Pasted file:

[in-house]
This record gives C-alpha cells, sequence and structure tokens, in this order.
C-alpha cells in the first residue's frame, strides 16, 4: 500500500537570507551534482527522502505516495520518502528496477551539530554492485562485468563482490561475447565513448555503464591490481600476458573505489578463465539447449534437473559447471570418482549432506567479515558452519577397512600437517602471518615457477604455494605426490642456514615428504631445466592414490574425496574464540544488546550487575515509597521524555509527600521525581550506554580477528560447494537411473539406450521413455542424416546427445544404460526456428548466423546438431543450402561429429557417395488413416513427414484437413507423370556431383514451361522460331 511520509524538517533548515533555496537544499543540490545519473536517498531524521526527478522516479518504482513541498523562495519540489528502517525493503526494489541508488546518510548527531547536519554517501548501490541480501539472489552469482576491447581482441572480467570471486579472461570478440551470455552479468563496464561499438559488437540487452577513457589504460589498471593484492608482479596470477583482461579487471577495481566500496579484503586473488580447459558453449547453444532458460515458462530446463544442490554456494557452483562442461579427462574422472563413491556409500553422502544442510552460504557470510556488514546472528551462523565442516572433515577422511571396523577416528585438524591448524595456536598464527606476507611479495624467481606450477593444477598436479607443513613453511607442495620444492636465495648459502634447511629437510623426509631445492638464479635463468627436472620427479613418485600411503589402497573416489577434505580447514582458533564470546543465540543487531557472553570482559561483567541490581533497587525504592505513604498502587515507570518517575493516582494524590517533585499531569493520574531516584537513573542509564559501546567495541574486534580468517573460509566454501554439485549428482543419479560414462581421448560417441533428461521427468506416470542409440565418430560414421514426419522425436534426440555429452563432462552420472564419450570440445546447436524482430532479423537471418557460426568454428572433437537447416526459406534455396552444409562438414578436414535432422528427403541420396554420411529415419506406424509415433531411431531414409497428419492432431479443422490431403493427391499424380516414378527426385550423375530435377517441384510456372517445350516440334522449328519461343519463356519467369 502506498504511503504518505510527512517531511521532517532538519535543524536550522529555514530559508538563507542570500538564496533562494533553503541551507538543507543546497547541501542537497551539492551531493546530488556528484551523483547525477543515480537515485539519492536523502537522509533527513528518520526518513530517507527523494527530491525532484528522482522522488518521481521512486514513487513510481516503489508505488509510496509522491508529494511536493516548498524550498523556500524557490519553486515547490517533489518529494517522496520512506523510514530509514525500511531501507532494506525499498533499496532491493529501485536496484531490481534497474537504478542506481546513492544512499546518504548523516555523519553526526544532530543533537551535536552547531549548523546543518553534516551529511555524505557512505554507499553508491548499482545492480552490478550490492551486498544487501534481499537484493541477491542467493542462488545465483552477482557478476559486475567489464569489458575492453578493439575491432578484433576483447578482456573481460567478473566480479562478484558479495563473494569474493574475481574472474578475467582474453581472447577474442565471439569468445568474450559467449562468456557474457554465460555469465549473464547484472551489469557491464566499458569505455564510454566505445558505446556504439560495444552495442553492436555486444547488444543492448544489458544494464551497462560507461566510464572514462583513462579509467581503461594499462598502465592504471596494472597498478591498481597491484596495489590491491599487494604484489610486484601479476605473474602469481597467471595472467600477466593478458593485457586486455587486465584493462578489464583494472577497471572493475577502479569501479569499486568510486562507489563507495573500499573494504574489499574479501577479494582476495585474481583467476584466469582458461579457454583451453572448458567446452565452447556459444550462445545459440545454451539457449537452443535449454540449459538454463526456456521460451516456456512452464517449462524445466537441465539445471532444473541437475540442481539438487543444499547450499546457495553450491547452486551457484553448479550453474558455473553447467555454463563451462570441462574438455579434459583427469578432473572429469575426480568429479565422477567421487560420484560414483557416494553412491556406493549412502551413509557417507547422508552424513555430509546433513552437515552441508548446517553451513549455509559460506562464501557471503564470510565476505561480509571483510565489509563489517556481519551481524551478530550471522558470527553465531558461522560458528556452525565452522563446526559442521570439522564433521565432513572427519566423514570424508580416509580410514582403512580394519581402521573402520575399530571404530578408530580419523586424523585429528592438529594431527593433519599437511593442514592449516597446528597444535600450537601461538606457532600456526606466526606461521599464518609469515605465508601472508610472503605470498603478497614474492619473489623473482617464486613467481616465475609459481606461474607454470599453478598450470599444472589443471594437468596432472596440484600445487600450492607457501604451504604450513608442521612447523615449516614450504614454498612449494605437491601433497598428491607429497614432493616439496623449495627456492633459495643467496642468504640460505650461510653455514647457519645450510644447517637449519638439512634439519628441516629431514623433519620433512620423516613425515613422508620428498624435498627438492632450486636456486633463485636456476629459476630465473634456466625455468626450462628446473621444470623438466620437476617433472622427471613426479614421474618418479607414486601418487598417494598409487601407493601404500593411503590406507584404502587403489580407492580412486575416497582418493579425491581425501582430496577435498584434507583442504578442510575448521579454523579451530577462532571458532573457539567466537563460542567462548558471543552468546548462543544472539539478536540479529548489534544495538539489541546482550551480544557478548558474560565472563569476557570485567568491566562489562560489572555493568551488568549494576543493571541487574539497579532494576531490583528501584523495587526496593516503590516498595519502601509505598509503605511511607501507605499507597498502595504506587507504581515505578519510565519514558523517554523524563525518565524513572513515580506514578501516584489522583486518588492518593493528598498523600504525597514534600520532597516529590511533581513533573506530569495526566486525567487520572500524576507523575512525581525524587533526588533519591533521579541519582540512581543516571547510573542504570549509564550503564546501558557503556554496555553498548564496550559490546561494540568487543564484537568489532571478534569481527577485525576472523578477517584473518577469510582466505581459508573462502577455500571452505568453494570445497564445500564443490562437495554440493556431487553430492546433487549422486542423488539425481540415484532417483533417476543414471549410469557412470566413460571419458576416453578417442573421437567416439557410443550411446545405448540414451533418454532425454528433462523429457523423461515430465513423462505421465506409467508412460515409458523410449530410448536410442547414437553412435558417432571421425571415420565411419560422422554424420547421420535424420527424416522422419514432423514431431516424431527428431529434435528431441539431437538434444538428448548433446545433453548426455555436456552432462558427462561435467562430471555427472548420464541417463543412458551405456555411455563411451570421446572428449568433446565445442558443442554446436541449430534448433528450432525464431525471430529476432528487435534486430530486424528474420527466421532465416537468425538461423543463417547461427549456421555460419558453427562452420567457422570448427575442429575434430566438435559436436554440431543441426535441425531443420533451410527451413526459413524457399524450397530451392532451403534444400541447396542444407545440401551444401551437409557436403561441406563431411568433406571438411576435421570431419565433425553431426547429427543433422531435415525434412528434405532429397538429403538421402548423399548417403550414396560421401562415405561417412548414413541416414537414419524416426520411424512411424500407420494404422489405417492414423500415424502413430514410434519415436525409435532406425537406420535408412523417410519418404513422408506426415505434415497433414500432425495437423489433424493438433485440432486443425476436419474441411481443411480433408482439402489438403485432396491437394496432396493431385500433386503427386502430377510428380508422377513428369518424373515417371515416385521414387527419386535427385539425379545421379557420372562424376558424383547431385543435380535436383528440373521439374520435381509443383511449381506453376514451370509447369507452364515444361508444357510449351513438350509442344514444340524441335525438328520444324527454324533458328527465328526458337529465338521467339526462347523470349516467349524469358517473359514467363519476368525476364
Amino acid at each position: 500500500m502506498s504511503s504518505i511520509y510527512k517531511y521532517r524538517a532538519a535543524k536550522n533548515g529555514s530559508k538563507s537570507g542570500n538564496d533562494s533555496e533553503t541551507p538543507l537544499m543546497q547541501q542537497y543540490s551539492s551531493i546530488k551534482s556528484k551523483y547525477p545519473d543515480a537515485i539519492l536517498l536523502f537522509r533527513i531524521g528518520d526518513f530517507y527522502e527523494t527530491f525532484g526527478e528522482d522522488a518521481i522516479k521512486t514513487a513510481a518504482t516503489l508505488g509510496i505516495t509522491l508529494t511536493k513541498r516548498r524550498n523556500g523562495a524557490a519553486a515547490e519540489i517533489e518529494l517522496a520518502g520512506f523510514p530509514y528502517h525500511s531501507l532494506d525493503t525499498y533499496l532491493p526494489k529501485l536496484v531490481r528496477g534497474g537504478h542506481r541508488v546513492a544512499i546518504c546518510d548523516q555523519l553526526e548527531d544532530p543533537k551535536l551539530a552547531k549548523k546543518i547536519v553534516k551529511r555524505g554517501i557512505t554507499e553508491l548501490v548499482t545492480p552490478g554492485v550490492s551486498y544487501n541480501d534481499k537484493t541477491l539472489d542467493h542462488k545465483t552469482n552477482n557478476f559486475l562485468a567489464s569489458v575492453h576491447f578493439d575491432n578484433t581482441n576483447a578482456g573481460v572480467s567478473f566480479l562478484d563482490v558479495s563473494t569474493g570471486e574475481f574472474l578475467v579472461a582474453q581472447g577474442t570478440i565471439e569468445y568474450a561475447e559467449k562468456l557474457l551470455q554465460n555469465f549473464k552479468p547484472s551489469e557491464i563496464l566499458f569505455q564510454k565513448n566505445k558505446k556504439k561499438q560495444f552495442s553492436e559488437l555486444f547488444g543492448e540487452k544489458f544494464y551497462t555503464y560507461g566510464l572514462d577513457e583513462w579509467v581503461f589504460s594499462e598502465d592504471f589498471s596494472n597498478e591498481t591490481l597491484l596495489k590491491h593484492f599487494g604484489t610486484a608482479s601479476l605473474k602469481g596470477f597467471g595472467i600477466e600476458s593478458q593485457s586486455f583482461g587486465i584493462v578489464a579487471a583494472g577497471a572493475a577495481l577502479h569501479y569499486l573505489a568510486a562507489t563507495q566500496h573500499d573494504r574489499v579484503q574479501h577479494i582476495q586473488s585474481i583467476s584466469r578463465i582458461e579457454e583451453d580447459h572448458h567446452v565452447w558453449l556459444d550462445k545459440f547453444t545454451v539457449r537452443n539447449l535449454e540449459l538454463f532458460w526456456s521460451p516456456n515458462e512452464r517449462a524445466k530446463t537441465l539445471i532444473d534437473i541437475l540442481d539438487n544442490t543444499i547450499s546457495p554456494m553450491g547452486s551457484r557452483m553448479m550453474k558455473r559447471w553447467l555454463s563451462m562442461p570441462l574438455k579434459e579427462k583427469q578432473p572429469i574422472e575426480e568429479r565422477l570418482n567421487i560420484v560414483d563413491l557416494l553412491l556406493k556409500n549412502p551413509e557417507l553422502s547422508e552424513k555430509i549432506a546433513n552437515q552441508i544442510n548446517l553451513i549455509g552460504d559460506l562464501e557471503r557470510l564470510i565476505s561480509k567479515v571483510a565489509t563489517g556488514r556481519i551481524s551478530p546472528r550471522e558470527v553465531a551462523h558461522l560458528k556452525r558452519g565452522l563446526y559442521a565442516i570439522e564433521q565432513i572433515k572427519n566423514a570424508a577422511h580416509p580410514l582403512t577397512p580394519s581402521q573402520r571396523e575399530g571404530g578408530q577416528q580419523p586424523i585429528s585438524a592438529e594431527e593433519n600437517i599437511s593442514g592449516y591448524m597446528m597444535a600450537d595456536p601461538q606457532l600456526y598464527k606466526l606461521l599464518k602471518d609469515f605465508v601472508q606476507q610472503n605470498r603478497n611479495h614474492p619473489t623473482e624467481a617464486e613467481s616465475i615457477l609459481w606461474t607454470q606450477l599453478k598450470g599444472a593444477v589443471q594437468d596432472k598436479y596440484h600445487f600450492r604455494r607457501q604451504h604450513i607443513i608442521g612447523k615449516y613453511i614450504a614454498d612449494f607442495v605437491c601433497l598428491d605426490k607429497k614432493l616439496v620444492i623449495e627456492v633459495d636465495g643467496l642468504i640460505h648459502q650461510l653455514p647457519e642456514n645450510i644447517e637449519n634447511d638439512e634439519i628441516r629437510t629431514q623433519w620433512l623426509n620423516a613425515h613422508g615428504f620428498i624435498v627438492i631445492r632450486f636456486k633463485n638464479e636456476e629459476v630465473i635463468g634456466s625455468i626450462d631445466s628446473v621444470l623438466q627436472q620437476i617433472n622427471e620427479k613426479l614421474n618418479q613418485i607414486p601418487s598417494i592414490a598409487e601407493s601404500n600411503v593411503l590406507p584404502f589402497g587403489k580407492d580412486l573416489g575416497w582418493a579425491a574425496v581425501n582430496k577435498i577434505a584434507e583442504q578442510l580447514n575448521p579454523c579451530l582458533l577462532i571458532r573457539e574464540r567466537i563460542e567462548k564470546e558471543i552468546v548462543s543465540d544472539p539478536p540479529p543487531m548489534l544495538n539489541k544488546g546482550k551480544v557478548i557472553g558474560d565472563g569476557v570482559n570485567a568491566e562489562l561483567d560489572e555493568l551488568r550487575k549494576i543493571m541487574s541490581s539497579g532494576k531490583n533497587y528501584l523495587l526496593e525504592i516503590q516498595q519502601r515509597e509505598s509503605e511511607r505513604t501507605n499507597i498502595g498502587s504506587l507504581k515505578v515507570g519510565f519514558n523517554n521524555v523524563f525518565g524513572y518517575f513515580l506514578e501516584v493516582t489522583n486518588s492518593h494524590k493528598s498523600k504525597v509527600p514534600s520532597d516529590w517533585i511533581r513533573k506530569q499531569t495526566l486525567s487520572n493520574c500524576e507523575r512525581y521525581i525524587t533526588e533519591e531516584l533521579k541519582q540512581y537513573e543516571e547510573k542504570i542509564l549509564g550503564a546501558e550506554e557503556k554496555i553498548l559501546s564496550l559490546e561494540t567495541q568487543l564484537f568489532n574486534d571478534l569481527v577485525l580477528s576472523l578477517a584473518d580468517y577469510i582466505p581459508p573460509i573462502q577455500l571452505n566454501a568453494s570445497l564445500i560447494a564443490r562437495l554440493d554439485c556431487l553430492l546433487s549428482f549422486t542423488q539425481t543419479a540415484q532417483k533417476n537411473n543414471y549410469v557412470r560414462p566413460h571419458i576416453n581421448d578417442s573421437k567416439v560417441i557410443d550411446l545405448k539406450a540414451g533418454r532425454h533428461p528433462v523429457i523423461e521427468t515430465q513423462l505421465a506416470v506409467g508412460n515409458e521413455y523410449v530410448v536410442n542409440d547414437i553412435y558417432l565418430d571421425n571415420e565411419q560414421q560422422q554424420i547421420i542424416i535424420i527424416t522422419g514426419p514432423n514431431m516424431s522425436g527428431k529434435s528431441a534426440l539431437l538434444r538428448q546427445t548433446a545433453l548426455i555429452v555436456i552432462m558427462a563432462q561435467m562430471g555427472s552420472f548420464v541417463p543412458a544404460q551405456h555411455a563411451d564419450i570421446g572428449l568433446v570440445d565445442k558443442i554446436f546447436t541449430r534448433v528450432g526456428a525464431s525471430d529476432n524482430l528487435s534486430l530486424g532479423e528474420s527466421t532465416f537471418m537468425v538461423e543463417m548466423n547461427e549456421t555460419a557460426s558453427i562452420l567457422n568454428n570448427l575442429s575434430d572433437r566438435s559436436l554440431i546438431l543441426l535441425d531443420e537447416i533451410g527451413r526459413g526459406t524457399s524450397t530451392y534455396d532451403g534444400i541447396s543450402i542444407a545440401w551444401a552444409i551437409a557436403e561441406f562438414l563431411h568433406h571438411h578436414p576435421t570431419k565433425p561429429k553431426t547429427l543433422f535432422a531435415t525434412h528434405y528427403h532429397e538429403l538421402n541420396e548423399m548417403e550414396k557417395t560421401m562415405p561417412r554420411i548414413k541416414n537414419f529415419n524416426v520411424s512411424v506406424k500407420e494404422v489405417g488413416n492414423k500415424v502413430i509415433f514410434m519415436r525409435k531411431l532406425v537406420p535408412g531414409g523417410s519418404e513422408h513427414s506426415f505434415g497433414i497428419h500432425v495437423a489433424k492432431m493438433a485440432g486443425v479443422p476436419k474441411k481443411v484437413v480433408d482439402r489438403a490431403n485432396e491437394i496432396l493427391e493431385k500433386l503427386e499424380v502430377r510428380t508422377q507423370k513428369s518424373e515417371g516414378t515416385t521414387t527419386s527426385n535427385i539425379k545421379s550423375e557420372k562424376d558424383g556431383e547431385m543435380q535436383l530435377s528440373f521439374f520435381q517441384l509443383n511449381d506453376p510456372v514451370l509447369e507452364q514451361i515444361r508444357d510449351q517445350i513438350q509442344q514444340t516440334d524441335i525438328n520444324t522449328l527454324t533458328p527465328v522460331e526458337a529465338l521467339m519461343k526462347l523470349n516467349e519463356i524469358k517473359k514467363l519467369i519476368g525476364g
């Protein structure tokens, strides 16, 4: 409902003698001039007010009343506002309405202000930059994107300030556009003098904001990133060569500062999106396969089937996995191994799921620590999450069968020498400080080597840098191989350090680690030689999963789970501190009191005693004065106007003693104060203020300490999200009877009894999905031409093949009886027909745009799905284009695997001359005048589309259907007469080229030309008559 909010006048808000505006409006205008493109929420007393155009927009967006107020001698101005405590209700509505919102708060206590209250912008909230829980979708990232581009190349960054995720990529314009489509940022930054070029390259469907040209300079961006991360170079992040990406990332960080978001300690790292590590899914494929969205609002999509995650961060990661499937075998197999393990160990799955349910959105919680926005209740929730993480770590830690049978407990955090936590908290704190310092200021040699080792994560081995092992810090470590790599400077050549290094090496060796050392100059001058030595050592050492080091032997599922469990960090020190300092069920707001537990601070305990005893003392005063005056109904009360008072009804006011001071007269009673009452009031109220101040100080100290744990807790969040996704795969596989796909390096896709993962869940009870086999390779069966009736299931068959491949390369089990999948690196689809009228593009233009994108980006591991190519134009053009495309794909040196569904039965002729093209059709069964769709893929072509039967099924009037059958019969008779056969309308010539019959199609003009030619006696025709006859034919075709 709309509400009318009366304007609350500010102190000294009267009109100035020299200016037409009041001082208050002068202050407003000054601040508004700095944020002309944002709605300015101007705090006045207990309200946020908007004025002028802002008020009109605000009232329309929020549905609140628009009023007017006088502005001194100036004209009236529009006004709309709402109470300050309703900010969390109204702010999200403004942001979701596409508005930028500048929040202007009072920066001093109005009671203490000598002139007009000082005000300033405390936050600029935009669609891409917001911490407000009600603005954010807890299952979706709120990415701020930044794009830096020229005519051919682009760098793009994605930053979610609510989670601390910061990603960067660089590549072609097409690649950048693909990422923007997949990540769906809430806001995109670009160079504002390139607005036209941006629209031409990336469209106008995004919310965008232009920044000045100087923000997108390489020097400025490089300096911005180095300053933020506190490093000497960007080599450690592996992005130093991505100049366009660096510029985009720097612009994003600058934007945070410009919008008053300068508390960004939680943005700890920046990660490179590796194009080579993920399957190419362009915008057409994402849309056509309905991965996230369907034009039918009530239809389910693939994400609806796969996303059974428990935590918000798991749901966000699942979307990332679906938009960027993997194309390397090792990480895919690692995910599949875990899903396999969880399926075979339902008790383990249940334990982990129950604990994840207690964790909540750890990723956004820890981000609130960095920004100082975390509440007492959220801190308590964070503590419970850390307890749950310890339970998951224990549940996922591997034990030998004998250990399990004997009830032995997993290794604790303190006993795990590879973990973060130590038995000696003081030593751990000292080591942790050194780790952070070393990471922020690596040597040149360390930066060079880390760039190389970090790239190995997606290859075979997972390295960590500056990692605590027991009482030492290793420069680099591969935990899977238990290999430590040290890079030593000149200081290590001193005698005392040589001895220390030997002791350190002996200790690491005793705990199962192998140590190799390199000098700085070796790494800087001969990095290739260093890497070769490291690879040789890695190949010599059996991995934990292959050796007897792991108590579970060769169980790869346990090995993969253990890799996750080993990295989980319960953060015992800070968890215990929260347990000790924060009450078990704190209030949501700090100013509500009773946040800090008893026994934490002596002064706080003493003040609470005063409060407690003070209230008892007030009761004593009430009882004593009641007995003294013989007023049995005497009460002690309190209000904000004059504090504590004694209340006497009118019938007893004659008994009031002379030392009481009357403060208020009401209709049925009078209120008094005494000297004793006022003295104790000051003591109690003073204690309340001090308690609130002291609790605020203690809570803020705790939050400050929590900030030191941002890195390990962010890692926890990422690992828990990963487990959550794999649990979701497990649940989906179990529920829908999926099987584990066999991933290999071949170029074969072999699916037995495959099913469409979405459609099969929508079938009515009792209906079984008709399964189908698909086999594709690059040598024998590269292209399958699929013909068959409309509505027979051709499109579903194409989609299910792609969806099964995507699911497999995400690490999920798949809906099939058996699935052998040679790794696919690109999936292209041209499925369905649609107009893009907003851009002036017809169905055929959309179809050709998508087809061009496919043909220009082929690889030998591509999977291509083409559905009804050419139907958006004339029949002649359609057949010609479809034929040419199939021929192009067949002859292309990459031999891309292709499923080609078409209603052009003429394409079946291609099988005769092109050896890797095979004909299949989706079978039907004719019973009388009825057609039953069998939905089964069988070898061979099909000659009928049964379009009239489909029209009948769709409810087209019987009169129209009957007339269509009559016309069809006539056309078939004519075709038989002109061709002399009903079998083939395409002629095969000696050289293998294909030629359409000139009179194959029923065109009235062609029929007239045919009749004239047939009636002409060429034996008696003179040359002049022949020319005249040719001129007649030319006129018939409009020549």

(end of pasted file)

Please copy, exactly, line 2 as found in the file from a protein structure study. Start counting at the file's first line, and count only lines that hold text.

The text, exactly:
This record gives C-alpha cells, sequence and structure tokens, in this order.